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Former President Donald J. Trump first ever to face federal charges in 7 count indictment; the Supreme Court strikes down Alabama's Congressional Maps; Canadian wildfires affect the health of humans and wildlife.

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The Supreme Court upholds a key provision of the Voting Rights Act over Alabama redistricting, smoky skies could spell EPA trouble for some states, and President Biden calls on Congress to pass LGBTQ+ protections.

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Rural communities launch projects with funds from the Bipartisan Infrastructure Law, a study says rural transgender adults feel less supported than those in urban areas, and a summer road trip could mean majestic scenic byways or a sprinkling of donut shops.

Major Traffic Death Increase Prompts Arizona DPS Crackdown

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Wednesday, July 29, 2015   

PHOENIX - Traffic deaths in Arizona are up 35 percent compared with the first half of last year, and the Department of Public Safety says it is cracking down on drivers to try to slow the trend.

There were 144 traffic deaths on state and federal highways in Arizona during the first six months of 2015, said department spokesman Bart Graves, compared with 107 deaths during the same time period last year. He said several factors likely are at play.

"Because more people are driving, gas prices are reasonable right now," he said. "For the most part, people drive regardless of the condition of their cars, tires. Sometimes they don't wear seat belts, and so all of these factors go into fatality rates."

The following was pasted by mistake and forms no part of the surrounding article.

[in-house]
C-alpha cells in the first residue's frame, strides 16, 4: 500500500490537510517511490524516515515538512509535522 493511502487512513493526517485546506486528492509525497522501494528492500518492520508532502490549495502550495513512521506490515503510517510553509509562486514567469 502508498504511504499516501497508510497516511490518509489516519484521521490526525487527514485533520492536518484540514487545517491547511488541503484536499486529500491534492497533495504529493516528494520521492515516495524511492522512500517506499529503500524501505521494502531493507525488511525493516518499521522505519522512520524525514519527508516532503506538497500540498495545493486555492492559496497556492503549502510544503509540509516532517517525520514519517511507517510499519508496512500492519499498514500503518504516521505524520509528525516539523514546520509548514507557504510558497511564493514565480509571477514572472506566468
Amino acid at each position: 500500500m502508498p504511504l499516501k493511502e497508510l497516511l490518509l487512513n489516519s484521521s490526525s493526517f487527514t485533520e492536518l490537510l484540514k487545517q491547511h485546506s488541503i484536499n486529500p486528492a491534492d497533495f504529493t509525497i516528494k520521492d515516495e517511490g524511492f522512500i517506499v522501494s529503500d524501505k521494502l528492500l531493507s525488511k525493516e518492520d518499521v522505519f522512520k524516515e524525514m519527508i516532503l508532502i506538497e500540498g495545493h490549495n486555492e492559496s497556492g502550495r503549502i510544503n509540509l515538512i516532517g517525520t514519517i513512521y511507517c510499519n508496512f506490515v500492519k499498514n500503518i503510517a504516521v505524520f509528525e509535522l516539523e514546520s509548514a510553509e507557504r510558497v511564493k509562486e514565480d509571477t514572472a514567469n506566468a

Graves said five people were killed in two car crashes in the Phoenix area earlier this week. The driver in one of the incidents likely faces murder charges, after being charged with driving under the influence of methamphetamine.

DPS officers will be increasing enforcement in an effort to reduce the death count, Graves said, adding that ultimately the burden of traffic safety rests with drivers.

"Unless they resolve not to drive impaired, unless they resolve not to drive tired, unless they resolve to not be distracted, this carnage is going to continue," he said, "so, we're all in this together."

In 2014, traffic deaths in the first half-year were lower than normal, which Graves said may have been linked to higher gas prices that kept people from driving as much. He said DPS officers will be specifically citing motorists for seat-belt violations, because research shows a higher crash survival rate when seat belts are used.


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